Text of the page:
An estimated one in four UK adults will experience at least one diagnosable mental health problem. According to the Mental Health Foundation, every year 70 million workdays are lost due to mental illness, encompassing anxiety, depression and stress-related issues. This means mental health is the leading cause of sickness and absence from work. What does this mean for legal professionals in criminal law? 

Alexandra pecanac

Alexandra Pecanac

Criminal defence law and mental health are intrinsically linked. We often deal with clients who either suffer from diagnosable mental health conditions and/or are vulnerable because of their circumstances. These conditions can often lead to them committing the offence. Given the hardships faced by our clients and the reassurances that are often sought, lawyers are naturally vulnerable to taking on the stresses and anxieties of their clients.

The lawyer-client relationship is one of trust and clients often lean on their lawyers for personal as well as professional support. We provide a safe place for our clients to speak openly and honestly, protected by lawyer-client confidentiality. We ensure we represent their best interests, without judgement, throughout the entirety of the criminal process. From representation at a police station through to the courtroom, we are there by our client’s side.

As lawyers we have to be alive to the topic of mental health and cater our counsel to suit our clients’ vulnerabilities. And although the stoic lawyer stereotype has somewhat broken down, it still seems taboo to associate emotion or any mental health fragility with the practice of law.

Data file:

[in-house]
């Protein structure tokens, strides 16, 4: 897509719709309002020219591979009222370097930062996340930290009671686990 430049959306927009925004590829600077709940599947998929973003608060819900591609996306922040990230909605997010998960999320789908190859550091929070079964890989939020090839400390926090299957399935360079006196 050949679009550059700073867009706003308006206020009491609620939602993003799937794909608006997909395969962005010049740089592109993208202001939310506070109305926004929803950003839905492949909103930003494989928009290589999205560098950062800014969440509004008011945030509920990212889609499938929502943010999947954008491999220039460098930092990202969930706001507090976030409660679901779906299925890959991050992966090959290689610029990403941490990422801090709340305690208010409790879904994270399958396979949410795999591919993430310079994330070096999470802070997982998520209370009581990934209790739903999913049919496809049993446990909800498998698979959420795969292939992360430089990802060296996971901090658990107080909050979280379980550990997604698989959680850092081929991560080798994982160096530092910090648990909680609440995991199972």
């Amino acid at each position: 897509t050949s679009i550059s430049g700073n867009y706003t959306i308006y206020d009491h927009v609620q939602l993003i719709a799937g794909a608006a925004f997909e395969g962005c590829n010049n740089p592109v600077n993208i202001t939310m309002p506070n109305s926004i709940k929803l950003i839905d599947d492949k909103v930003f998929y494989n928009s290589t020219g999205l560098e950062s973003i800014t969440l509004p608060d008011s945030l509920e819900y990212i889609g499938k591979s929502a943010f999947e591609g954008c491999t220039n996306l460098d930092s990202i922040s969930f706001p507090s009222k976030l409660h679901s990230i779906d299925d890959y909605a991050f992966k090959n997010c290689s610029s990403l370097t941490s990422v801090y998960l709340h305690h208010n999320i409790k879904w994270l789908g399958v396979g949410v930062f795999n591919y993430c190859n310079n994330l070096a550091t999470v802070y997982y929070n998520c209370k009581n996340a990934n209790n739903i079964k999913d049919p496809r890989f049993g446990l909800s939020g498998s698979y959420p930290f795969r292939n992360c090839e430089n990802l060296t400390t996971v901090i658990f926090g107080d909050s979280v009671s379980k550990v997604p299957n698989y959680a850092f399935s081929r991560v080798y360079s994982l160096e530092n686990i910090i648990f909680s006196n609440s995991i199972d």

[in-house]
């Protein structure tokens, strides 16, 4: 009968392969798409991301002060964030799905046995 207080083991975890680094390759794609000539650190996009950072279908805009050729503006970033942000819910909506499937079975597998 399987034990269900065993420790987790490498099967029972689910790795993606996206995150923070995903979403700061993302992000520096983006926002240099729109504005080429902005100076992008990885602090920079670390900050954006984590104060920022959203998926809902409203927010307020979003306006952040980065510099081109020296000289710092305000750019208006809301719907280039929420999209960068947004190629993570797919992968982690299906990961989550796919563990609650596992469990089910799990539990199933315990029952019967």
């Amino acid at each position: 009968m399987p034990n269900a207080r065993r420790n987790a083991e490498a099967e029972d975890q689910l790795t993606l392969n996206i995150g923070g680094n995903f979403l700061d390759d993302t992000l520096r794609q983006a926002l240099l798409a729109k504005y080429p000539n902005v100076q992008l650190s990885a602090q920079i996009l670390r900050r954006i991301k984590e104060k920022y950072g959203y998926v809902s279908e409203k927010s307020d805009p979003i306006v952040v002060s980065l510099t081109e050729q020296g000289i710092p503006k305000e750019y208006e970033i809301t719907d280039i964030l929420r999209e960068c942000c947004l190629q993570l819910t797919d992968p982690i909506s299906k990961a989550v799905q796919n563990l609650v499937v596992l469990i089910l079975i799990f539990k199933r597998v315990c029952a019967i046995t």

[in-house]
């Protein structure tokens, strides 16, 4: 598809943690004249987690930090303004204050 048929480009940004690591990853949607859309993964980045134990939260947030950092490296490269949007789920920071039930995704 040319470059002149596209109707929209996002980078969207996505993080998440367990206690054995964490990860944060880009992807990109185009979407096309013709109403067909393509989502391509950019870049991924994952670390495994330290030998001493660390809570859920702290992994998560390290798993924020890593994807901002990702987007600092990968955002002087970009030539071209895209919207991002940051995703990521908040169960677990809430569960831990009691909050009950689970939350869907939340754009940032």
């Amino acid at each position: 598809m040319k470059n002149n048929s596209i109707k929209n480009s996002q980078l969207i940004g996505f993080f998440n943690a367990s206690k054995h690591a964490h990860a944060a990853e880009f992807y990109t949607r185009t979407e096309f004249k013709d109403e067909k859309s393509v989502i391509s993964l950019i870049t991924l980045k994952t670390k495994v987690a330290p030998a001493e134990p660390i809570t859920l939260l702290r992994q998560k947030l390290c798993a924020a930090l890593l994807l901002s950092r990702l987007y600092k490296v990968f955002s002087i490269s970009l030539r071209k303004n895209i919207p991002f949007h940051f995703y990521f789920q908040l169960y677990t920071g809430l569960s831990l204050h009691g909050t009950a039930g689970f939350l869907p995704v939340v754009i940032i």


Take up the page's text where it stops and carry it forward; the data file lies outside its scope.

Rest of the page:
Maintaining the balance

Lawyers are called on to bear the burden of responsibility for others’ freedoms, family strife and fortunes. And as lawyers we accept that these emotional difficulties come with the territory. Harrowing life experiences, financial and social strains and/or diagnosable mental health conditions can all lead to criminal behaviours. It is our job to listen and advise. However, to ensure we are providing the best service for our clients, we must also take care of our own mental health.

We repeatedly deal with shocking and graphic stories. Some of our more horrific cases - child sexual abuse, rape and murder - can traumatise the legal professional. Listening to and advising a client, while maintaining objectivity, can be difficult. A lawyer has to exercise detachment and controlled empathy, on a daily basis. 

A survey of the legal profession by LawCare revealed more than 50% of the workforce felt stressed and that 19% were suffering from clinical depression. The problem appears to be that the general view of the legal profession continues to be that it is filled with stiff-lipped and battle-ready apostles, which in turn perpetuates the popular belief that lawyers are and should be hard as nails.

The stigma surrounding mental health in law firms is greater than most other professions – lawyers are not supposed to be vulnerable. The legal professional has perfected his/her poker face.

Speak up and talk about it

Long hours, high-pressured environments, drastic cuts in funding and the adversarial nature of law all contribute to the stresses of the legal profession. Lawyers love to talk, but a culture of fear and silence persists on the topic of mental health.

Embedding a culture of openness is challenging and does not happen overnight. It is important for those of us doing this work to discuss stress and anxiety with colleagues and, if necessary, externally with those trained to help. This enables us to help manage the load of the legal profession and maintain the quality of service and care.

Recently firms have begun developing ways to provide access to advice and counselling services. But money needs to be earmarked for mental health to enable a conversation – every firm should have in-house counselling or ties to external support platforms.

It’s time for us all to speak up.


Alexandra Pecanac is a paralegal at Hodge Jones & Allen, London